Reported cases of syphilis in England increased by more than 8% in 2021 compared with the previous year, new figures show.
Overall, diagnoses of new sexually transmitted infections (STIs) rose by 0.5% over the same time frame, according to data published by the UK Health Security Agency (UKHSA).
It identified young people, some Black ethnic groups, and gay, bisexual, and other men who have sex with men (GBMSM) as cohorts most likely to be impacted by STIs.
Sexual Health Service Consultations Increased
There was a total of 4,002,827 consultations at sexual health services (SHSs) last year, which was 15.7% up on 2020, and an increase of 3.9% since the last pre-pandemic year in 2019.
A total of 1,949,940 sexual health screens for chlamydia, gonorrhoea, syphilis, and human immunodeficiency virus (HIV) were carried out – an increase of 18.7% compared with 2020, but 13.2% down on the 2019 figure.
There were 311,604 diagnoses of new STIs among residents in England, similar to the previous year's figure of 309,921, and a decrease of 33.2% since 2019. But positive screening results for primary, secondary, and early latent syphilis increased from 6926 in 2020 to 7506 in 2021 – a rise of 8.37%.
There were 51,074 diagnoses of gonorrhoea reported in 2021 – a 1.7% year-on-year increase.
Groups Most At-risk from STIs
Diagnoses of gonorrhoea among the GBMSM population were up 9% in 2021 compared with the previous year, with chlamydia increasing by 5.5%, and infectious syphilis by 2.6%. The UKHSA said that the number of bacterial STI diagnoses in this cohort had showed a persistent upward trend between 2012 and 2019, before dropping in 2020, and that while increases might partly be explained by more testing, "it may also be attributed to ongoing high-risk sexual behaviour".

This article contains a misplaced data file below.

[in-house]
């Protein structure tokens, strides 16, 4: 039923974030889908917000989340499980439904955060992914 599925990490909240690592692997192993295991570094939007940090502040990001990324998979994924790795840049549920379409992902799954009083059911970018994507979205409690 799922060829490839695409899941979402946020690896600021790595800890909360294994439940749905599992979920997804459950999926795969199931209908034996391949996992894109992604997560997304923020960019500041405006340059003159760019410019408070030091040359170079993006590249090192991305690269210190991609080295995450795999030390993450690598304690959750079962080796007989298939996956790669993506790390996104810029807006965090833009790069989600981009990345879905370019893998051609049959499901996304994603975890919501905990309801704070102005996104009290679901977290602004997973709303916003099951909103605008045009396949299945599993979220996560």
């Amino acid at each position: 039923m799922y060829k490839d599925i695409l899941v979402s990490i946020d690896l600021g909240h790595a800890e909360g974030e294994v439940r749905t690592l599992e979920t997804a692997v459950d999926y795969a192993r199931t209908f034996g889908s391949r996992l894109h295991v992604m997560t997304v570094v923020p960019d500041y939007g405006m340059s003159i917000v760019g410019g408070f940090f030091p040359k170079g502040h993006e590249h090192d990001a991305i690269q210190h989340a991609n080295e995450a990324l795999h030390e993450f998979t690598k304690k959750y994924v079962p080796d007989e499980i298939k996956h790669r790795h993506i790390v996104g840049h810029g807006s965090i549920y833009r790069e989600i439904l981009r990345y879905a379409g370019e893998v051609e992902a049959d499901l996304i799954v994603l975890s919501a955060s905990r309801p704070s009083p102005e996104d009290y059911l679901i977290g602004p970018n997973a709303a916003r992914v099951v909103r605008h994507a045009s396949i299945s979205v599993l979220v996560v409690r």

Of all ethnic groups, the population rates of STI diagnoses remained highest among people of Black ethnicity in 2021, with rates for chlamydia, gonorrhoea, herpes, and trichomoniasis the highest in those who identified as Black Caribbean a discrepancy most likely due to underlying socioeconomic factors. People of Black African ethnicity had relatively lower rates than other ethnic groups.
Young people aged 15 to 24 had the highest rates of the most common STIs, possibly driven by the frequency of new partners, the Agency reported. However, positive screening results for this group decreased by 5.8%, largely due to a 21.7% fall in first episode genital warts, a 7.4% drop in gonorrhoea, and a 5.1% reduction for chlamydia.
The National Chlamydia Screening Programme delivered 978,307 tests last year among young people aged 15 to 24, which was 4% more than in the previous year.
Responding to the figures, Ian Green, chief executive of the Terrence Higgins Trust, said that testing rates for STIs, as well as HIV, were "still lagging behind pre-COVID levels seen in 2019" and that "the already very limited capacity of sexual health services is being swallowed up by leading the country's monkeypox response, which is displacing HIV and STI testing". He called on the Government to demonstrate "a clear commitment to prioritising the nation's sexual health".
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